How to Handle Negative Reviews (and Why They May Not Be as Terrible as You Think)

Trio_Image_Display

Bad reviews. We never think they’re going to happen to us. But let’s face it, they’re occasionally unleashed on just about every company. We all know that naysayers are out there and that addressing unfavorable comments can be tricky. But knowing how to respond is critical. That’s where we can help. Done correctly, not only will you limit the impact that unsavory feedback can have on your business, but a swift and thoughtful response to a negative situation can actually have a positive effect on your brand.

At FARM, we recommend having a response strategy in place for addressing any type of review or comment. This will help you deliver appropriate and consistent messages to your audience and ensure that key stakeholders at your company agree with the process. Here are a few suggestions for what to do (and what not to do) when creating a plan to respond to less-than-stellar commentary.

What to do: Address the issue
Whether the review is on one of your company’s social media accounts or a third-party site that links to your brand, it’s imperative to address any issues that come to your attention in a timely manner. Even customers in a heightened emotional state will usually appreciate your acknowledgement of their concern, even if you can’t immediately solve the problem. Regular monitoring of your reputation is best practice, and there are plenty of tools, like Mention or Talkwalker, to help you do this. And, as a side note, it’s also great to respond to those leaving positive remarks. People like to be able to interact with their favorite brands, and two-way communication provides a greater level of engagement that works to humanize your company.

What not to do: Ignore it
If you ignore the pile of dishes in the sink, does it go away? No. The same is true about negative comments or customer complaints. Pretending they aren’t there is only going to fuel the negativity and possibly spread it to others who see that your company isn’t addressing a problem that someone took the time to bring to your attention. Even if you direct the conversation offline, answering comments is always important to show that you value customer feedback, however painful.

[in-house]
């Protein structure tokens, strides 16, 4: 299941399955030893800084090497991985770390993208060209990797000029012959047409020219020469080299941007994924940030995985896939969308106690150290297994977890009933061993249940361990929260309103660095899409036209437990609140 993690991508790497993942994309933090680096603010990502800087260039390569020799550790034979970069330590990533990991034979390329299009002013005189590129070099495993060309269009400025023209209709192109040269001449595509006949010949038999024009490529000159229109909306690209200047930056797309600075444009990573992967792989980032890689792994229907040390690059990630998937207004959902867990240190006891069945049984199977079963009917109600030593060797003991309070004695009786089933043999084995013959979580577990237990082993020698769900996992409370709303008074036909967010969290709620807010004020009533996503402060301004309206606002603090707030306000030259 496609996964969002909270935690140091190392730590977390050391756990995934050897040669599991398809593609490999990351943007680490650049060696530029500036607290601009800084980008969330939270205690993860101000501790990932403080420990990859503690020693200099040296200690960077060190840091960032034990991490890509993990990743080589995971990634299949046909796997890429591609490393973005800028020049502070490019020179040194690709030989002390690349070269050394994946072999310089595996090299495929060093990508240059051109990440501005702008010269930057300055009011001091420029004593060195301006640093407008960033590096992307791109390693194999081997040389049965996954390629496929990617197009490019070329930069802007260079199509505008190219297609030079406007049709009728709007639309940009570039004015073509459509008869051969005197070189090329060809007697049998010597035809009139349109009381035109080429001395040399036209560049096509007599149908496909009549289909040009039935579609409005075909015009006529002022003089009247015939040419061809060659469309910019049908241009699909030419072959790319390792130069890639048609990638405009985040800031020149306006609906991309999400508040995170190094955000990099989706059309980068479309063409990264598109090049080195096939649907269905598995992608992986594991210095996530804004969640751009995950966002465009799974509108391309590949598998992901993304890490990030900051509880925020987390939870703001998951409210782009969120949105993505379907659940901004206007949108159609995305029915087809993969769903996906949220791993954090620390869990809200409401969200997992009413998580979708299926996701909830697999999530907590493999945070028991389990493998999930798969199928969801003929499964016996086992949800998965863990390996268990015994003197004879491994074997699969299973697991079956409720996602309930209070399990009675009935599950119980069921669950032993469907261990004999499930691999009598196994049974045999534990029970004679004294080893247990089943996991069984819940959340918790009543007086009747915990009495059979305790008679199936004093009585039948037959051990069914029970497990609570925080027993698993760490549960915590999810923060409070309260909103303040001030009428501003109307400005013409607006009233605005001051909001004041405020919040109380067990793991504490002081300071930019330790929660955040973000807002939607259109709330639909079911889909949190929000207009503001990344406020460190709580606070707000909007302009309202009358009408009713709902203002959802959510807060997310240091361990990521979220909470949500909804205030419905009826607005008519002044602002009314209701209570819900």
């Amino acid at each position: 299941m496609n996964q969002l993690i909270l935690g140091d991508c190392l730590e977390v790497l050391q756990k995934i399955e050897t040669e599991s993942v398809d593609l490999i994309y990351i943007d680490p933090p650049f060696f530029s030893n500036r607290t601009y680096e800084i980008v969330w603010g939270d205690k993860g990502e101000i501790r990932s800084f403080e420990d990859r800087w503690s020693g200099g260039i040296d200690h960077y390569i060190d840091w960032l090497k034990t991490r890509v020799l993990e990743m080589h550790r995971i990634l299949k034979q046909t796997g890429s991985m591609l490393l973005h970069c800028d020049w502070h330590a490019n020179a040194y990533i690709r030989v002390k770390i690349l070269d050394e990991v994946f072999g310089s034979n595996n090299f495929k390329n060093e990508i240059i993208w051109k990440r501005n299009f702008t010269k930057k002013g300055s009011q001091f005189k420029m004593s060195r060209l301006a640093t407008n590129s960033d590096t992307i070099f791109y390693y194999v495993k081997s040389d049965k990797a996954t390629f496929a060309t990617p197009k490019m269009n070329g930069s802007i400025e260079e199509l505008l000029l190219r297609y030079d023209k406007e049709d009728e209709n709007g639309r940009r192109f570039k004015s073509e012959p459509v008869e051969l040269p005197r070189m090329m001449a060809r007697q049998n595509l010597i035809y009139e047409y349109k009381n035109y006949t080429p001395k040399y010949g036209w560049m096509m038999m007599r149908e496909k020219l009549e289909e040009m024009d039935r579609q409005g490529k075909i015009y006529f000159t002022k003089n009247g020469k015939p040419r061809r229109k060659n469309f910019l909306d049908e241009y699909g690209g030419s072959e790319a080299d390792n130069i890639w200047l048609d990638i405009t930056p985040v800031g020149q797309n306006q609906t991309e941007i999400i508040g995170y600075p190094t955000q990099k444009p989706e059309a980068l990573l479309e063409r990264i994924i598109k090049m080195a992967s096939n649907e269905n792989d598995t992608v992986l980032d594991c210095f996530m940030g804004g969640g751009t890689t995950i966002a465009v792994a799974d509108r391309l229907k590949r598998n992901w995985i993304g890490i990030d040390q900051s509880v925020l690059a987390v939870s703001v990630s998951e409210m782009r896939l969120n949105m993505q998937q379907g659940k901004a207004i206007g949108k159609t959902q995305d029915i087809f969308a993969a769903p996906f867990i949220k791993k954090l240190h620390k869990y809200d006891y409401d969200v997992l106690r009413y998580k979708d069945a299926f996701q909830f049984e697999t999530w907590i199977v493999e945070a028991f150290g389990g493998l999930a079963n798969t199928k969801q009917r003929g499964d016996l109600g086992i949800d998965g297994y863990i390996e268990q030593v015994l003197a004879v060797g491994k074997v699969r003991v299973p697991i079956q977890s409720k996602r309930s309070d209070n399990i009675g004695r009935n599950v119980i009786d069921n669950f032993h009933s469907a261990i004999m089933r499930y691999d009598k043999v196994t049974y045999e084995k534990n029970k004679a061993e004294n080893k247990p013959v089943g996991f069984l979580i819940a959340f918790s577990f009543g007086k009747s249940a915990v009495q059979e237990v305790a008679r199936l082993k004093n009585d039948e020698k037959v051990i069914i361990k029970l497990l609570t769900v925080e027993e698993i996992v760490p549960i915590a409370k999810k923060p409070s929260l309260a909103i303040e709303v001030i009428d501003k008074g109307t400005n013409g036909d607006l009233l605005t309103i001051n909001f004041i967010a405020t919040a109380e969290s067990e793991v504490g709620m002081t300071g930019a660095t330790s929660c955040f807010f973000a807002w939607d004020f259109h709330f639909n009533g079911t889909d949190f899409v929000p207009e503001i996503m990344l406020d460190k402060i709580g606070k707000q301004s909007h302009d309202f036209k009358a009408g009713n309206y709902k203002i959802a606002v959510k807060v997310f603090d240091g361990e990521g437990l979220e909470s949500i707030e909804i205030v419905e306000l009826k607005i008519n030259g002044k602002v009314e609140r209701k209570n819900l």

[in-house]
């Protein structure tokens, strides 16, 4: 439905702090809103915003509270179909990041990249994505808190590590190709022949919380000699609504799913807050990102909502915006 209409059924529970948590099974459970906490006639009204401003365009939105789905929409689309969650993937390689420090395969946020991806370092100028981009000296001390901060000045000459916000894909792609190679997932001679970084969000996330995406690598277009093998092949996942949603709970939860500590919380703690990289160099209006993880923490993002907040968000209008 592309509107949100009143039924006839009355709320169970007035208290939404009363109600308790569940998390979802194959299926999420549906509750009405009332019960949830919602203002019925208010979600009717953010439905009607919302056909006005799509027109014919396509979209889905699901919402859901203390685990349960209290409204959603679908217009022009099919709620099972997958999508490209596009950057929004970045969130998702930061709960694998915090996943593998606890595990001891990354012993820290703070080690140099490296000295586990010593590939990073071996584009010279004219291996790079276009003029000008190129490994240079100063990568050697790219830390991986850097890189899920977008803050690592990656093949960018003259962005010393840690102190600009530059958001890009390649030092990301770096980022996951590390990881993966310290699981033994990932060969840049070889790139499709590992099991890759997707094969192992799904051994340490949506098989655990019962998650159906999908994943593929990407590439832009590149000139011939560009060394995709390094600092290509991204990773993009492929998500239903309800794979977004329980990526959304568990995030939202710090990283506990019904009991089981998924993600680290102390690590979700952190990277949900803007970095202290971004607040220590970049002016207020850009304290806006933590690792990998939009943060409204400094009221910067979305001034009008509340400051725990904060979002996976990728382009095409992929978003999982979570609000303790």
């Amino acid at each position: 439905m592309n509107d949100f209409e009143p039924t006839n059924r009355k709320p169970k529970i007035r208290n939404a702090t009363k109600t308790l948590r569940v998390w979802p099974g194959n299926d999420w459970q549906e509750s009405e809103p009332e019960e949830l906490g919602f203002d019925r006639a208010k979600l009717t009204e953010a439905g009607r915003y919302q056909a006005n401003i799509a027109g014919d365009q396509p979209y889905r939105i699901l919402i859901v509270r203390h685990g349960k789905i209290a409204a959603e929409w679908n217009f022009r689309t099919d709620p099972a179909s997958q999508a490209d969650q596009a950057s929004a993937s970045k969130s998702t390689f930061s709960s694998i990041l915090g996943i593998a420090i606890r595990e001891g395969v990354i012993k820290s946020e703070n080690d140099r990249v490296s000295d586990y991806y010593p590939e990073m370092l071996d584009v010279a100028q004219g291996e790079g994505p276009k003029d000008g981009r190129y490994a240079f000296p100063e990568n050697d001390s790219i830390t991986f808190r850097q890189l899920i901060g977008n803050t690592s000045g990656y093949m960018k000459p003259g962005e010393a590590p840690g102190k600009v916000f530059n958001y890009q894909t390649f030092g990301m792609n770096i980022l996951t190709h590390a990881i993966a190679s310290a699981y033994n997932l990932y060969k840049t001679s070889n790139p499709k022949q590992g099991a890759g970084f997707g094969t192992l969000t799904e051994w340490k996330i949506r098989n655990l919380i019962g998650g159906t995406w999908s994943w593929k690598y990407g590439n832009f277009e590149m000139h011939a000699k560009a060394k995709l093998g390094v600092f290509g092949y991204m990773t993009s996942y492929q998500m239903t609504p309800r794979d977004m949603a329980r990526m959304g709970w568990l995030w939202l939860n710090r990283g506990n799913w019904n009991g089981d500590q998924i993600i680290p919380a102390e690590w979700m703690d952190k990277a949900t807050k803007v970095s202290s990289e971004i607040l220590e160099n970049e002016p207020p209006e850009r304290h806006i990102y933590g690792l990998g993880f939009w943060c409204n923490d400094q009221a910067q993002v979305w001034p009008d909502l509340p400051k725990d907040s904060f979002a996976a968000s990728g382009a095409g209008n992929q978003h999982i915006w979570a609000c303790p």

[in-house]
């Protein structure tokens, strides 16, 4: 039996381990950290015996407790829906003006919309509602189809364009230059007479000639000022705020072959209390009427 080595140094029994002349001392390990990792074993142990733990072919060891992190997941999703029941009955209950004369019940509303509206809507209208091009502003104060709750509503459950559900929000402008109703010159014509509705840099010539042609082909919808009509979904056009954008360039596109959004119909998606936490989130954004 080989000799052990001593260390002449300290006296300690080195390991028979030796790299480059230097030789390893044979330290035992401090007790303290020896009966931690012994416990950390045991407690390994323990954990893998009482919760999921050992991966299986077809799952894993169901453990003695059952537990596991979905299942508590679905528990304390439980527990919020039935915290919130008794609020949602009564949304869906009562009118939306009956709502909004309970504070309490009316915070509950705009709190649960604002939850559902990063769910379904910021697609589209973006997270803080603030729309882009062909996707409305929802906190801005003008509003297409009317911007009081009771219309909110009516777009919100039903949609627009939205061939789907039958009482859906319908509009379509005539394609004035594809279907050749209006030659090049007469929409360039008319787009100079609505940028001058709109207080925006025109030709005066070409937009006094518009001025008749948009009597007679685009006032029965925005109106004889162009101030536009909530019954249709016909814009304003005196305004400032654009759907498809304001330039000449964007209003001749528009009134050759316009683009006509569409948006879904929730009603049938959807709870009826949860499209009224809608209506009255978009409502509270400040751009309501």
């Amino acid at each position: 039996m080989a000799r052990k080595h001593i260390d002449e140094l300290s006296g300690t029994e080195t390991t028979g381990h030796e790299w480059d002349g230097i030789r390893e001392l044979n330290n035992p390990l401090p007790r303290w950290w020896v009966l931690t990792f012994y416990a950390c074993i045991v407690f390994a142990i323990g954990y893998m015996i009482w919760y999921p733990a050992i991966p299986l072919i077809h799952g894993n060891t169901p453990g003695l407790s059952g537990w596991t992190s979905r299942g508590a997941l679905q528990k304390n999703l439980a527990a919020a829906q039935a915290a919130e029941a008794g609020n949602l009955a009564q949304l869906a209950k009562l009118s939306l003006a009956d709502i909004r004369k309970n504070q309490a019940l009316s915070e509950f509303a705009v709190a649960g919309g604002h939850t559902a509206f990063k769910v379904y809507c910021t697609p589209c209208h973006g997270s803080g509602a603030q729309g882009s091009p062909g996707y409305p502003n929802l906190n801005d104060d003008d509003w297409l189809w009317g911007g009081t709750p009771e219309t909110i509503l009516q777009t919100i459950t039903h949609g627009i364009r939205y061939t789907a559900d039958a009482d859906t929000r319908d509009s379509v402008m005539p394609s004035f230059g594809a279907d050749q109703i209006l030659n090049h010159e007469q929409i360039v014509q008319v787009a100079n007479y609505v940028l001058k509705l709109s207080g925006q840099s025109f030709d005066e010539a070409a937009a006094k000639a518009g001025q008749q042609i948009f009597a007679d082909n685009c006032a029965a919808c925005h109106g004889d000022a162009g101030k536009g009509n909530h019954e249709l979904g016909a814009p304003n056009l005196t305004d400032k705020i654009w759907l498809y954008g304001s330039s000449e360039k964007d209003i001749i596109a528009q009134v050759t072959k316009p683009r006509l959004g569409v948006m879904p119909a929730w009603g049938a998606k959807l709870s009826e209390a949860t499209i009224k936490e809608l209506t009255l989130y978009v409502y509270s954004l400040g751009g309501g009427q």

What to do: Keep it positive
No matter how bad the feedback might be, responding to negativity in-kind will only equal one thing … more negativity. Keeping a positive or empathetic tone in your responses will help resolve issues without further conflict and let your customers know that you care.

What not to do: Get defensive
I know, it’s hard not to take some things personally. But remember, it’s not about you. It’s about your customer’s perceived problem. When it comes to responding to reviews or social media comments that seem more critical than constructive, it’s best to take a step back and focus on the issue—not how it was articulated—before you reply. The internet is forever. Even if you delete something you’ve said, someone has already seen it and it’s archived somewhere (just ask 90% of celebrities).

What to do: Tailor the resolution to the situation
Some issues are specific to one customer and easily resolved, providing immediate gratification. Others may require time to research before you’re able to provide a satisfactory resolution. If you have a significant number of customers complaining about the same thing, their collective sentiment likely indicates a real problem on your end. It’s okay to respond by telling your audience that you hear them and you’re working on a solution. This lets your customers know you’re committed to addressing the things they don’t like in order to create a better experience for them. More importantly, they feel like they have a voice—one which they may use less publically if they have a problem in the future.

What not to do: Delete comments or reviews (with one exception)
While it’s sometimes difficult to figure out the best way to address customer complaints, removing them isn’t going to help. It will only outrage the person who wrote it, potentially encouraging a more severe and greater populated attack on your brand. That’s the thing with the internet, everyone uses it, with strangers in their corner often willing to jump into the action. Removing what was said won’t actually remove anything … except any chance you had at peacefully resolving the issue.
There is an exception to deleting comments or reviews. Depending on your company policy, it’s okay to remove comments or reviews that contain profanity or offensive content. In these instances, it’s good practice to leave a comment informing viewers why the content was removed.

There are plenty of examples of companies that have successfully tackled difficult or sensitive issues that received public attention; think Starbucks during the holiday season with their controversial red cup or JetBlue when they had thousands of angry, stranded customers. These companies were successful because even if they didn’t completely resolve a concern, they acknowledged the issue, which is often enough to turn a potential brand defector into a long-term brand loyalist. Keeping this advice in mind can help guide your approach to turning negativity into advocacy.

Andrea Liseno
Proofreader

Leave a Reply

XHTML: You can use these tags: <a href="" title=""> <abbr title=""> <acronym title=""> <b> <blockquote cite=""> <cite> <code> <del datetime=""> <em> <i> <q cite=""> <s> <strike> <strong>